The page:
The post below is cross-posted from the Kinect for Windows Developer blog. The introduction is written by Ben Lower of the Kinect for Windows team and the body is written by me (Josh).
The following blog post was guest authored by K4W MVP, Joshua Blake. Josh is the Technical Director of the InfoStrat Advanced Technology Group in Washington, D.C where he and his team work on cutting-edge Kinect and NUI projects for their clients. You can find him on twitter @joshblake or at his blog, http://nui.joshland.org.
Josh recently recorded several videos for our Kinect for Windows Developer Center and will be contributing three posts this month to the blog.
I've been doing full-time natural user interface (NUI) design and development since 2008: starting with multi-touch apps for the original Microsoft Surface (now called “PixelSense") and most-recently creating touch-free apps using Kinect. Over this time, I have learned a great deal about what it takes to create great natural user interfaces, regardless of the input or output device.
One of the easiest ways to get involved with natural user interfaces is by learning to create applications for the Kinect for Windows sensor, which has an important role to play in the NUI revolution. It is inexpensive enough to be affordable to almost any developer, yet it allows our computers see, hear, and understand the real-world similar to how we understand it. It isn't enough to just mash up new sensors with existing software, though. In order to reach the true potential of the Kinect, we need learn what makes a user interface truly ‘natural’.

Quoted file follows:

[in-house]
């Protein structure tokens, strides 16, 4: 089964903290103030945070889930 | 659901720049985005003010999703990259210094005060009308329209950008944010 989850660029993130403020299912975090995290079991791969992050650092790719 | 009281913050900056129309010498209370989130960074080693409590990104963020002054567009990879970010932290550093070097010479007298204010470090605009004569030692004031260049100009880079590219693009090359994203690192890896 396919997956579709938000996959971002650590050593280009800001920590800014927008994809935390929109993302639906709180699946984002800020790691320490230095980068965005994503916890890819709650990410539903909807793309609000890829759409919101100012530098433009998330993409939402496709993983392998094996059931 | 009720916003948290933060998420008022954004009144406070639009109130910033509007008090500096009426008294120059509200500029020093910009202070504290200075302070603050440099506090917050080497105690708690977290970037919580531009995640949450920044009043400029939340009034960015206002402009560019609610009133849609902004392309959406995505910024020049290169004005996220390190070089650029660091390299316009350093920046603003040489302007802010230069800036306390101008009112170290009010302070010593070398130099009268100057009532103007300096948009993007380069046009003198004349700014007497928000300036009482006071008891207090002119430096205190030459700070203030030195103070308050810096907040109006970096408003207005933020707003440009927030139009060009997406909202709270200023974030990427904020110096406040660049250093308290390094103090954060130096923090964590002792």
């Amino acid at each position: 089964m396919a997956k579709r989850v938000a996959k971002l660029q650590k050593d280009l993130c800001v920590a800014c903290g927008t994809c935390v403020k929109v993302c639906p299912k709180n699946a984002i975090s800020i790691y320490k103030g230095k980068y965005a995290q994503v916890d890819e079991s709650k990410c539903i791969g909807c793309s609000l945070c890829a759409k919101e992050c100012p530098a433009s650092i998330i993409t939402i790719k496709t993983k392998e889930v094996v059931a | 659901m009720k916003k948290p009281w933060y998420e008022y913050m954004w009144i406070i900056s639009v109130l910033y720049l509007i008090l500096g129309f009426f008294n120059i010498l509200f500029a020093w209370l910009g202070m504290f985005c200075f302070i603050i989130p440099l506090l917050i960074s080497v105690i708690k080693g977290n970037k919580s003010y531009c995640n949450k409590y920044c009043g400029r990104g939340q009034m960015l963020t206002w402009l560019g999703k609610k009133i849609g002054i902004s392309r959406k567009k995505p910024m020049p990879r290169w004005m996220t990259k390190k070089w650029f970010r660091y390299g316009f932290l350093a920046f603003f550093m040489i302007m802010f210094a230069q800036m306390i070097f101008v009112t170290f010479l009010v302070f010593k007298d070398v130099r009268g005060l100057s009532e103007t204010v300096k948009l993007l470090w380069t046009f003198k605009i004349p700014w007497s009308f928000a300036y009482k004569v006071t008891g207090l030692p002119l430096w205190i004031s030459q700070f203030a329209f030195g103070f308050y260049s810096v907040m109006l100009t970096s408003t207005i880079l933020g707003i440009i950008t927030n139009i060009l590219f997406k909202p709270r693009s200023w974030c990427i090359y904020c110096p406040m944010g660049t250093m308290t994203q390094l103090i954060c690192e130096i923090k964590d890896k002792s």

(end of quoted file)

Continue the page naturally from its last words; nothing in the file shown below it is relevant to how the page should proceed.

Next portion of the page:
The Kinect for Windows team generously offered to record several videos of me sharing my thoughts on natural user interface and Kinect design and development. Today, you can watch the first three of these videos on the Kinect for Windows Developer Center.
Introduction to Natural User Interfaces and Kinect
In this video, I present the most important ideas and concepts that every natural user interface designer or developer must know and give concrete examples of the ideas from Kinect development. This video covers: what natural user interfaces are, what ideas to consider when designing a natural user interface, and the difference between gestures and manipulations.
Kinect PowerPoint Control
This pair of videos covers my Kinect PowerPoint Control sample project. The “Design” video quickly demonstrates the features of the application, and the “Code Walkthrough” video explains the most important parts of the code. The project source code is available under an open source license at https://kinectpowerpoint.codeplex.com.
I use this app all the time to control my PowerPoint presentations (such as the Intro to NUI video above) with Kinect. The app demonstrates the bare minimum code required to do simple custom gesture recognition using Kinect skeleton data and how to respond to basic voice commands using Kinect speech recognition. I have found many Kinect developers have trouble getting started with gesture recognition, so the features in the sample are kept minimal on purpose so that the code is easy to read and learn from.
Keep watching this blog next week for part two, where I will share more videos showing advanced features of the Kinect SDK. I will introduce two more of my sample Kinect projects including a completely new, previously unpublished sample that uses Kinect Fusion for object scanning.